Even our trips to the cemetery could have been guilt-ridden, so I asked my children how they felt.

‘I don’t feel that she’s there … is that a bad thing, dad?’

‘Your mum is already inside you and knows what’s in your heart.’

When they had to make Mother’s Day cards at school, we would place their cards in plastic sleeves and wedge them behind a vase.

There is a paradox with widowed parenting. On one hand, you feel like you are hopping around on one leg, falling more often, running out of breath more often, taking twice as long to do things because there is no adult for you to lean on. On the other hand, what you least accept is someone offering to ‘take the kids off your hands’.

Why? Because you learn that your children are afraid of losing you, for obvious reasons. God knows how many times I prayed ‘please take me instead – my daughters need their mother!’ But at a time of tumultuous changes in our family, I now had to be that constant, that lighthouse for them.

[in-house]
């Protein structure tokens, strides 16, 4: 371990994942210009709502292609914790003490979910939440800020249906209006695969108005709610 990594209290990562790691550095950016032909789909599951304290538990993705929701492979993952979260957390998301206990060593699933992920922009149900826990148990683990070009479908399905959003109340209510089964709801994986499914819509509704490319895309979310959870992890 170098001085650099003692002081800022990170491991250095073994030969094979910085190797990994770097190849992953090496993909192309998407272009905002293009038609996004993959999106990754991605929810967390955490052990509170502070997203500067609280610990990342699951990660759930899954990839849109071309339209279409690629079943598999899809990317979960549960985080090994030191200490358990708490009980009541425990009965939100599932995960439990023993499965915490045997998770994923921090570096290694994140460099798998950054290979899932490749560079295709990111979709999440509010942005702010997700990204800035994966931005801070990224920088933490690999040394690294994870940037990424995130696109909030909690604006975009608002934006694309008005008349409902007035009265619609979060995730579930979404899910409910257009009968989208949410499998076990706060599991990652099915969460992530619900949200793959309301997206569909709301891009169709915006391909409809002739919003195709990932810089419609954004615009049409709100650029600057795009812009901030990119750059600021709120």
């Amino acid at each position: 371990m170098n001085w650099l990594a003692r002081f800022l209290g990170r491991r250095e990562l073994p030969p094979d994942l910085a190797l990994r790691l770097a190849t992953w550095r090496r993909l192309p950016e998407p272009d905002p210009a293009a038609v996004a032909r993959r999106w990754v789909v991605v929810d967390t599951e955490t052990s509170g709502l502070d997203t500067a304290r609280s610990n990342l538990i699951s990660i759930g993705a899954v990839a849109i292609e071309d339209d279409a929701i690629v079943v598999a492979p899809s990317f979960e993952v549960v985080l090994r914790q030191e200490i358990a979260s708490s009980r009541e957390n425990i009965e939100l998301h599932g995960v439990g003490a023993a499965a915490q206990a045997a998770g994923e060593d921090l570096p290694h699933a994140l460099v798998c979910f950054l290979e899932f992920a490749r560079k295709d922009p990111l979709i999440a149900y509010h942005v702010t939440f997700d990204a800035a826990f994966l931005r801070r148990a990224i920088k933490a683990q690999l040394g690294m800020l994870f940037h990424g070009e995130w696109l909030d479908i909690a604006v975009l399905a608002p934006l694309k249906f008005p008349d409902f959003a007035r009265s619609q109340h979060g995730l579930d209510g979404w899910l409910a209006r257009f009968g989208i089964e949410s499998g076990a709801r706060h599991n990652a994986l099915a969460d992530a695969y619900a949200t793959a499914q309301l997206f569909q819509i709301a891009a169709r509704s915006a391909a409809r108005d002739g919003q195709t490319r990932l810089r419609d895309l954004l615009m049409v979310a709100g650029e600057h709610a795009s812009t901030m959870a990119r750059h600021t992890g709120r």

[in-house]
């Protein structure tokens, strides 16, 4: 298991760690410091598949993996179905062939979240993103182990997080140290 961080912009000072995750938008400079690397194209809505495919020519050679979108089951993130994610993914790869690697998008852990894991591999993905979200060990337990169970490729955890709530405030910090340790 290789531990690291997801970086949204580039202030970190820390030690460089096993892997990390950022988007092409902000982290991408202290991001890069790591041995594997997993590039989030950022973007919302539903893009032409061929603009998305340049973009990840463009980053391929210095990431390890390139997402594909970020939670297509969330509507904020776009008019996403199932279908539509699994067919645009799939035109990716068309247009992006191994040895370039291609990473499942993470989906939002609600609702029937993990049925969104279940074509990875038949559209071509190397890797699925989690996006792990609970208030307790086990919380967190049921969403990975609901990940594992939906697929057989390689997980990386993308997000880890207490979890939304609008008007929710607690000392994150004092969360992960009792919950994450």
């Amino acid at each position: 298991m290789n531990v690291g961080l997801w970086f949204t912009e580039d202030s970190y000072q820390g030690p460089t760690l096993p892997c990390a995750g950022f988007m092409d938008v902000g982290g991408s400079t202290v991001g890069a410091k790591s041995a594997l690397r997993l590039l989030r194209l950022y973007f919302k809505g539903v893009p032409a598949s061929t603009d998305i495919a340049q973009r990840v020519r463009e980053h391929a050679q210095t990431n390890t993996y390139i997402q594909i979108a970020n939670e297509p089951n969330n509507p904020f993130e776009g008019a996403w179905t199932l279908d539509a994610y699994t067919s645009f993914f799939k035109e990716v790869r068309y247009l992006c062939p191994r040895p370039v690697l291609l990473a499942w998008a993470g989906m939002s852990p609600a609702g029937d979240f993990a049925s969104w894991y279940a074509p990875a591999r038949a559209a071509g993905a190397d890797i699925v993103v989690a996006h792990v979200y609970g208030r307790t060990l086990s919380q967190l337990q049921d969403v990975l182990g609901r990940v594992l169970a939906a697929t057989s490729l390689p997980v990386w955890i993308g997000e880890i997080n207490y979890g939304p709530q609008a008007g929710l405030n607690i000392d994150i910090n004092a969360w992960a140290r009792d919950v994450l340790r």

For us, the opposite of life was not death, but wasting this life. For us, the opposite of love was not hate, but fear. It was fear of the unmentionable C-word that delayed my wife from an earlier diagnosis. And it was fear that my children snapped out of me. Every time I nearly drowned in fearing the future, their immediate needs became my life jacket: Dad, I need help with my homework, I can’t sleep, I’m hungry, the printer is not working, I need a lift …

They didn’t care about my gender, they just needed the deed done.

Perhaps a dying parent’s candle is never really snuffed. Their remaining flame just flicks across to the surviving parent who needs to turn it up. Perhaps the lighthouse is not on some dark horizon, but glowing within us.

When we lose a key family member, we are still a family. In fact, we become best friends.

Joseph Wakim is the author of What My Daughters Taught Me, published by Allen & Unwin, RRP $32.99, on sale now